Neil,In a post a little while ago you mentioned the reading list John Crowley compiled - which looks absolutely fascinating. You said a couple of the books on the list were your favourites in the world. So that would seem to me a good place to start! Which were they though? Sorry if the answer should be apparent from elsewhere on the site but I couldn't find it...Best wishes
Dominic Hartley

They are Extraordinary Popular Delusions and the Madness of Crowds by Charles Mackay, a book I adore; and The Songlines by the brilliant Bruce Chatwin (do not write to me and point out that Songlines is factually dodgy sometimes. It's still an amazing book and Chatwin wrote astoundingly well).

...

Do you realise this blog will be six years old on February the Ninth? I've had some ideas of things that we could put up that would be fun and special to celebrate the birthday, but they may not be ready in time...

...

g'day mr. gaiman. or night. or whatever it is, where you're at.i've been going through your blog for a couple of days now... (...) here are a couple of questions that i sincerely want to know the answers to.with all the fame and joy you've attained from writing, aren't you afraid to lose it all in an instant? i don't want to be morbid and all, but with all the hard work you've put in to your works, are you afraid to die?sorry... i wanted to ask j.r.r. tolkien the same thing but he isn't around... you see, i'm scared of dying and i'm poor... what is it like for you who has all the things you've achieved in life?

I remember being scared of dying when I was on the plane from London to New York in mid 1988 with the first half of Dave McKean's Black Orchid art travelling in the plane cabin with me -- these were the painted originals, and there were no copies as Dave, barely out of art school, couldn't have afforded to get them all shot at that point. I was writing Sandman issue two or three back then.

And I knew that if the plane went down Dave would never have redrawn the Black Orchid pages, and it would never come out, and that even if the first couple of Sandmans came out no-one would have known where it was going or what it was going to be. I crossed the Atlantic sweating, mentally keeping that plane in the air all the way.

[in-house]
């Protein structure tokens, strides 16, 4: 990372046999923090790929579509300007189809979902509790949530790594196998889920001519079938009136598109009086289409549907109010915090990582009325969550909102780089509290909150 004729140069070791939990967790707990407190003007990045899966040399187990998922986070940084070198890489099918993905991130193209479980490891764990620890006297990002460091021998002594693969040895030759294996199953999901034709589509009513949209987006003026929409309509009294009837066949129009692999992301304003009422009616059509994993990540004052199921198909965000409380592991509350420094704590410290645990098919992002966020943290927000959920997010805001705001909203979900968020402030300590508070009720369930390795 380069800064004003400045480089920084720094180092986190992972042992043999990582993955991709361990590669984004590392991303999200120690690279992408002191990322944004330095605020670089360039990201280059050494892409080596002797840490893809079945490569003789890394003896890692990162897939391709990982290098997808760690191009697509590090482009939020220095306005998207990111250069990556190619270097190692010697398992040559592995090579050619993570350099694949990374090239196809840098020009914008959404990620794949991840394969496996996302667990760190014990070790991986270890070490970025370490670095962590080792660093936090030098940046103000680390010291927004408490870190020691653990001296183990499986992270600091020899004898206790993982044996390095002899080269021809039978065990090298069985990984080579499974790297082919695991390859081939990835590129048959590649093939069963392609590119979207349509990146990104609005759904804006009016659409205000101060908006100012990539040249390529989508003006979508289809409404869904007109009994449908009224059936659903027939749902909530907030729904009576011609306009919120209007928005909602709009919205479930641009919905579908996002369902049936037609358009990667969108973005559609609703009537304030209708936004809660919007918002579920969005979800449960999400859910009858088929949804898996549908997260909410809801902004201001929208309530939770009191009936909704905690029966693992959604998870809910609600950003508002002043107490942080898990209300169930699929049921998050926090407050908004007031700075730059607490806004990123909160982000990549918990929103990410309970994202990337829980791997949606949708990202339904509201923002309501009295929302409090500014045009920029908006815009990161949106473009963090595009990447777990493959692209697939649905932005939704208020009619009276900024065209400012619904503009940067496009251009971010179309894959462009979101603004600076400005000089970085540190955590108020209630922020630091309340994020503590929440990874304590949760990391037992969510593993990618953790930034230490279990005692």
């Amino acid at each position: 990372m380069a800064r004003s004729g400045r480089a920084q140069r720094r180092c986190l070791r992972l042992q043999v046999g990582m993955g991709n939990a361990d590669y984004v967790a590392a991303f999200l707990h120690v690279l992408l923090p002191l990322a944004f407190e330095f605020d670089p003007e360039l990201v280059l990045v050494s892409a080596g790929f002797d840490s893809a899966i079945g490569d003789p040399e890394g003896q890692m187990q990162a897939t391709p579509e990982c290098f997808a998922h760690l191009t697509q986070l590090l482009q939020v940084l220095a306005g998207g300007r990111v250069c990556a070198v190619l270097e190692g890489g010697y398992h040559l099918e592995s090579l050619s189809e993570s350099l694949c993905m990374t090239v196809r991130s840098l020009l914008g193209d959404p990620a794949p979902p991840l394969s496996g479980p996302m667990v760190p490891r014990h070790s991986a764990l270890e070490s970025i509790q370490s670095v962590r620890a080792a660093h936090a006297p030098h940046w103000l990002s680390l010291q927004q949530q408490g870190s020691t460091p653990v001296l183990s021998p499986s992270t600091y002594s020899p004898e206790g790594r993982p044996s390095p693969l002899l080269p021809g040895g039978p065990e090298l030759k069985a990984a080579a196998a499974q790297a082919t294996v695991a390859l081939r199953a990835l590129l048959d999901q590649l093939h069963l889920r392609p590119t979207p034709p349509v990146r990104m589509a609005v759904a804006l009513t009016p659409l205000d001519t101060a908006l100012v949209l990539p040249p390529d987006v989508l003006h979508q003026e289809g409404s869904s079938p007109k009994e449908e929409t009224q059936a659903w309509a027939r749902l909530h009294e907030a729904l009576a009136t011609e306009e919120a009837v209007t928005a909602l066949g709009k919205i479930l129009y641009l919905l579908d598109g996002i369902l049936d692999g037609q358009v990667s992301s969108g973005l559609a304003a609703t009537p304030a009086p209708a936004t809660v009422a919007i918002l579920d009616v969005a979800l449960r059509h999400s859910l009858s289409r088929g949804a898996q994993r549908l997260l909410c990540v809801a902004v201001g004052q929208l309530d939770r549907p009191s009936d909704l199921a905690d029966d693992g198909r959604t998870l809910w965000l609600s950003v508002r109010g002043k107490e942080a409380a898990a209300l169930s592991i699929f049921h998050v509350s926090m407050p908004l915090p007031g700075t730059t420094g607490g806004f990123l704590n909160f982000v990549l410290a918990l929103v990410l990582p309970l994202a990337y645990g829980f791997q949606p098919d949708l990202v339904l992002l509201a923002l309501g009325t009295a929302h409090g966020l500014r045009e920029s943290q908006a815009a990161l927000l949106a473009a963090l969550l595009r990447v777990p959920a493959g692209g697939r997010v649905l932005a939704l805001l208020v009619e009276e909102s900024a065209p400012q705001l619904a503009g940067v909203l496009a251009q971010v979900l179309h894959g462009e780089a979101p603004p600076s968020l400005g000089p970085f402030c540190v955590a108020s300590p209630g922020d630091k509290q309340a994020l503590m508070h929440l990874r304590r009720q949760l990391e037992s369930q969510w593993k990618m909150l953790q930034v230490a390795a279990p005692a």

Nineteen years later, I'm remarkably sanguine about life and death. I'm really lucky, in that I've achieved an awful lot of the things I wanted to do, and some people noticed. If I died soon (something, I should add here, that I have no intention of doing; I like life and all the things that come with it), I'd leave a body of varied and interesting work and three amazing kids behind, and that's more than I ever set out to do or hoped for.

Does that help?
...

I'd like to ask a small favour of those of you who have read down this far. Would anyone reading this, anyone with a blog or a website that is, mind linking to the last post -- http://www.neilgaiman.com/journal/2007/02/and-in-time-it-took-to-say-that-neil.html -- with the link text Penn Jillette? Given Penn's recent rant about the power and ubiquity of this blog on his radio show, I'd like to mess with his head just a little and see if we can actually google-bomb it so that that entry shows in the top few entries if you google Penn's name.

And sshhh, don't anyone tell him. I want it to be a surprise.